'Show password' buttons have been popping up on login forms here, there and everywhere over the last few years. In this article I will go over a couple of implementations of password visibility toggles and discuss what I would like to see done with them in the future.
So why are password visibility toggles becoming popular? Well, there is a legitimate use case. Those of us who have fat fingers find typing accurately on a tiny mobile keyboard quite difficult and are prone to mishitting keys. Having a button to quickly show if you have misspelt your password, in this case, can be useful.
To me, it’s a different story when it comes to typing my password in on a desktop - one reason is speed. Unlike my smartphone where the keyboard is on the same screen as a password visibility button, the keyboard and mouse on my desktop are separate - this makes it quicker to just hit the backspace button and rewrite the password.
Password visibility toggle on desktop and mobile
The main problem I have with visibility toggles is that my passwords are typically automatically filled in by Chrome, meaning anyone with access to my desktop could potentially find a login form with a show/hide button and view my passwords. I am aware that this is possible without a button, as you could simply change the input type from
text in dev tools, however, it does make the exploit more accessible.
The same security risk is a problem on mobile too, as my Chrome account on desktop is connected to Chrome on my smartphone, providing the same autocomplete details. It is worth noting that native mobile applications do not have the same risks, as they generally don’t autocomplete passwords.
So when is it a good idea to implement this feature? Well, in my opinion, sparingly and carefully. I’ll show you a couple of implementations of password visibility toggles, and explain why the latter is my preferable way.
The examples below are simply demonstrations of the UX and basic functionality of password visibility toggles. They are not full solutions and should not be implemented as one.
Example 1 (checkbox)
The most common implementation is a checkbox and label that sits under a password input box. Upon toggling the checkbox, the password becomes visible.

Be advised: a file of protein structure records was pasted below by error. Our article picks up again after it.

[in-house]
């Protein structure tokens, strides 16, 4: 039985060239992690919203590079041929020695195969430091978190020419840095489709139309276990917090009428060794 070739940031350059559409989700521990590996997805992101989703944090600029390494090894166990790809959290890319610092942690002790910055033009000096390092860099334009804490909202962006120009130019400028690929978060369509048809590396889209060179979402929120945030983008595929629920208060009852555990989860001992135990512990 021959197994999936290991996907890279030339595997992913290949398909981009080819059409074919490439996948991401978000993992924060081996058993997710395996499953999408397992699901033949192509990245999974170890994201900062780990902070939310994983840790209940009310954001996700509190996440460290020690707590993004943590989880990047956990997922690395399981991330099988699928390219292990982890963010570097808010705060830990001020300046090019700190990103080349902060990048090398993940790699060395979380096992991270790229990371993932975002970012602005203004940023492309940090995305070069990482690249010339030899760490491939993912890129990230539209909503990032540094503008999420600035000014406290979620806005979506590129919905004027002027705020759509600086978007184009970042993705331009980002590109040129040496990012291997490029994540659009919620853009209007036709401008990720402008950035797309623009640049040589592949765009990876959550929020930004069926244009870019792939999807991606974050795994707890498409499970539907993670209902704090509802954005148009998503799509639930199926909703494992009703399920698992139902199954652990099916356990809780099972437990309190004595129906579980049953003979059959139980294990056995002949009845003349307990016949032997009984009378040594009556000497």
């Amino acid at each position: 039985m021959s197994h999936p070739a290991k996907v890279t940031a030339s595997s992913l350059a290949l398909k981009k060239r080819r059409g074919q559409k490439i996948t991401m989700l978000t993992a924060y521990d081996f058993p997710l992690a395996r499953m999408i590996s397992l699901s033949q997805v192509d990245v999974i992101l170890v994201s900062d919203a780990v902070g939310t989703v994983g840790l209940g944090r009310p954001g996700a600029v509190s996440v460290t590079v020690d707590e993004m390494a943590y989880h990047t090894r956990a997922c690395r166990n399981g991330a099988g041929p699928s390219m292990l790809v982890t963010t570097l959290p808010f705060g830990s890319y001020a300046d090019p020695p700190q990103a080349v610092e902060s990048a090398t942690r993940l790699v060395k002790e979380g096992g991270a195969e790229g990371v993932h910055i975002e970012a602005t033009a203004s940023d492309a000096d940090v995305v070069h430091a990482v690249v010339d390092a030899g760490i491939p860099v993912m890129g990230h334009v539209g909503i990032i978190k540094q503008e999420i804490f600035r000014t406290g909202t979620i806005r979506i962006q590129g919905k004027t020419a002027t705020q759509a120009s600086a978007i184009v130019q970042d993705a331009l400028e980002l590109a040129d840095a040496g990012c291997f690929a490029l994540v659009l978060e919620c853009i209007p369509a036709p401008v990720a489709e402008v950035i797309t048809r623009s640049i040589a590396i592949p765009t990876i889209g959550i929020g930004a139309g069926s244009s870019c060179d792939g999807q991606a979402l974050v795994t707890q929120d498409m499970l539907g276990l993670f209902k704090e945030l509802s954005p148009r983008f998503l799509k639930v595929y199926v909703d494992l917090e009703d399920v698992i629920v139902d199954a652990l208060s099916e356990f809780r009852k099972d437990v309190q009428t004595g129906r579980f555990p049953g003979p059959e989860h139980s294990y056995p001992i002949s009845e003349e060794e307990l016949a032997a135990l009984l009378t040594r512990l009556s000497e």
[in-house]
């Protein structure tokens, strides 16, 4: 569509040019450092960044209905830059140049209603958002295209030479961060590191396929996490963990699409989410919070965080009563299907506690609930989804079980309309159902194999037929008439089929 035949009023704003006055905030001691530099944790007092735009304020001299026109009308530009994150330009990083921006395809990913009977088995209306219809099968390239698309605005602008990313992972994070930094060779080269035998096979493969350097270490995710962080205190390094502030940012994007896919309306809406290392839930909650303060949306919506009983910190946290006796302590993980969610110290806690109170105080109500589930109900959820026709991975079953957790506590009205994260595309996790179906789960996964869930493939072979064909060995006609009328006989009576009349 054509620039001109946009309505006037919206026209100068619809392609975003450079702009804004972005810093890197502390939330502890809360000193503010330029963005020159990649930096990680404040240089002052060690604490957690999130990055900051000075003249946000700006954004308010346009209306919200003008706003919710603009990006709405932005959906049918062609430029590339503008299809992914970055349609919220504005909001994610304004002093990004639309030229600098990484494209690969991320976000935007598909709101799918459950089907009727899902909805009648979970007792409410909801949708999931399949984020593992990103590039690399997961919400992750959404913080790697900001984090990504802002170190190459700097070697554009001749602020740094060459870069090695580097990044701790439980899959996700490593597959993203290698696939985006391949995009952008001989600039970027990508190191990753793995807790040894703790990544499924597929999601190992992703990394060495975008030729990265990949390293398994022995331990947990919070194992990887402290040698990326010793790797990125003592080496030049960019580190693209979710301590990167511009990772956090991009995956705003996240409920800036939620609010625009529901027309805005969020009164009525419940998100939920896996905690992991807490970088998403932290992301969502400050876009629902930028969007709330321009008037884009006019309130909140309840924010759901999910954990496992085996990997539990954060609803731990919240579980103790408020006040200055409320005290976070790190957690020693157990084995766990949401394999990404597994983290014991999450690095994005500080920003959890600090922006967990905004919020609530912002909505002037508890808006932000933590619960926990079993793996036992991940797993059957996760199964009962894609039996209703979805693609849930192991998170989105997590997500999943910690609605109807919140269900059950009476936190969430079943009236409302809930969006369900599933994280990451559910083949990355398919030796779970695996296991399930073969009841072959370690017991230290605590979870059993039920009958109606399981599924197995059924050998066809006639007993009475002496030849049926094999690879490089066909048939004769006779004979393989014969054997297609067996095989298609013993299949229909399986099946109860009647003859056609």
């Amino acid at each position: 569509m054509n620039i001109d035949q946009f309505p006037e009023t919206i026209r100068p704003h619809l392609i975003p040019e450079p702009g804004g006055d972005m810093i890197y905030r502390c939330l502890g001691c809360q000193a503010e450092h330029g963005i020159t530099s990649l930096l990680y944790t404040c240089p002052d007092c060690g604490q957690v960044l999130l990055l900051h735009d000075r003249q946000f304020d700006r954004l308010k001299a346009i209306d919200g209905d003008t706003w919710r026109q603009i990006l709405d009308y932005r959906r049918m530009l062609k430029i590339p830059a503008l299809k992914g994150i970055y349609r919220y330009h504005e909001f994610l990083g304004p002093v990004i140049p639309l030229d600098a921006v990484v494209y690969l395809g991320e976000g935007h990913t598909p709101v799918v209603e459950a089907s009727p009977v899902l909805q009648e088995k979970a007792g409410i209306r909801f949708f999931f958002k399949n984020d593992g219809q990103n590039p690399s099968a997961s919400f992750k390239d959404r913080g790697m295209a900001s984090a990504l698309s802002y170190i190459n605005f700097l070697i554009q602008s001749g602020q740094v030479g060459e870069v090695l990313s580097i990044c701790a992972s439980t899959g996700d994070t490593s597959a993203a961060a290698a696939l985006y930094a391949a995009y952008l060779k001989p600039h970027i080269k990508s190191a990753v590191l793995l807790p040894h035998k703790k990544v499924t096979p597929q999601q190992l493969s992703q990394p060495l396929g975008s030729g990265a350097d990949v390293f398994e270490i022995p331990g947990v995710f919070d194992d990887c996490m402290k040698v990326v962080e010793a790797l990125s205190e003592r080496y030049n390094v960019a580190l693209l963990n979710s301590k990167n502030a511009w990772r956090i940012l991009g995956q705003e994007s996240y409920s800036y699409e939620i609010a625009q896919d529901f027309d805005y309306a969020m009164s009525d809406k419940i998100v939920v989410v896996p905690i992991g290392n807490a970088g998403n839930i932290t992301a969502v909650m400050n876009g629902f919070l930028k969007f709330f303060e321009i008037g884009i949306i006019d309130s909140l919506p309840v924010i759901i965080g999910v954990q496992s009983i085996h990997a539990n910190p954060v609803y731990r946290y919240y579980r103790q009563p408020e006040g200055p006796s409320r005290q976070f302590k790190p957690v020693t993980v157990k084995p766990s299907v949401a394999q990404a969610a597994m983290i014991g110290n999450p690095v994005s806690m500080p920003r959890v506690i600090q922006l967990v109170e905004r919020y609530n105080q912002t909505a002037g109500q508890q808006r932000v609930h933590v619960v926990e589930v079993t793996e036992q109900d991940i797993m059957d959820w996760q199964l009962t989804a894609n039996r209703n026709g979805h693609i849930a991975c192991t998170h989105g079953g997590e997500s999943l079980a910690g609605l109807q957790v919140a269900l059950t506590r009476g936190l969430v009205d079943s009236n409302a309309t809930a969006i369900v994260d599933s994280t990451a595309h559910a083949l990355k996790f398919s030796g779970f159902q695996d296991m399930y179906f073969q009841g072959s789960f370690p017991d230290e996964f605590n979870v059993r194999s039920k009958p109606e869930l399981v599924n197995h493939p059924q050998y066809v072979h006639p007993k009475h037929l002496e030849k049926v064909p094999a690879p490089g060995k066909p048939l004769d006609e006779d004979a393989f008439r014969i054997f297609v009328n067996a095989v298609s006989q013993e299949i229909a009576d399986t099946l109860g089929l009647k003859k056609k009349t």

type attribute of
In terms of functionality, this implementation is fine. The issue I have is that the ‘Show password’ text and checkbox on first glance look like the way more common ‘Remember me’ option that login forms have.
By habit, I click these checkboxes after I enter my password, so you can imagine how this implementation catches me out and makes my password visible to everyone around me - not great when you’re doing something like ordering pizza with friends around your computer (this definitely hasn't happened to me).
Example 2 (button)
Another way of implementing password visibility toggles is by having a button on the password field itself. This can be represented by a careful choice of icon if preferred.
The implementation does not differ much from the checkbox example, the main difference being the text changing depending on the state of the password field.
The reason I prefer this method is because it is obvious straight away as to what the button does, or at least what component it is associated with. It still has the same security issues, but at least it doesn’t look like a ‘Remember me’ checkbox!
My favourite application of a show/hide button is on Microsoft Edge. By default, Edge will add a little eye on the right side of a password input. Once toggled the password becomes visible, and the input type remains as
password. The best thing about edge’s implementation is that once clicked off of the password input, the button disappears and you are no longer able to view the password - this also means that autofill passwords are not visible to anyone using your device.
Microsoft Edge - Password visibility toggle
It is great to see Edge pushing this, and it is a feature that I would like to see added to all modern browsers. With autocomplete being controlled by browsers, it would make sense for them to also control the visibility and security of the data that they are filling in forms with - but until then, it’d be great to see show/hide buttons implemented with good UX and consideration for password security.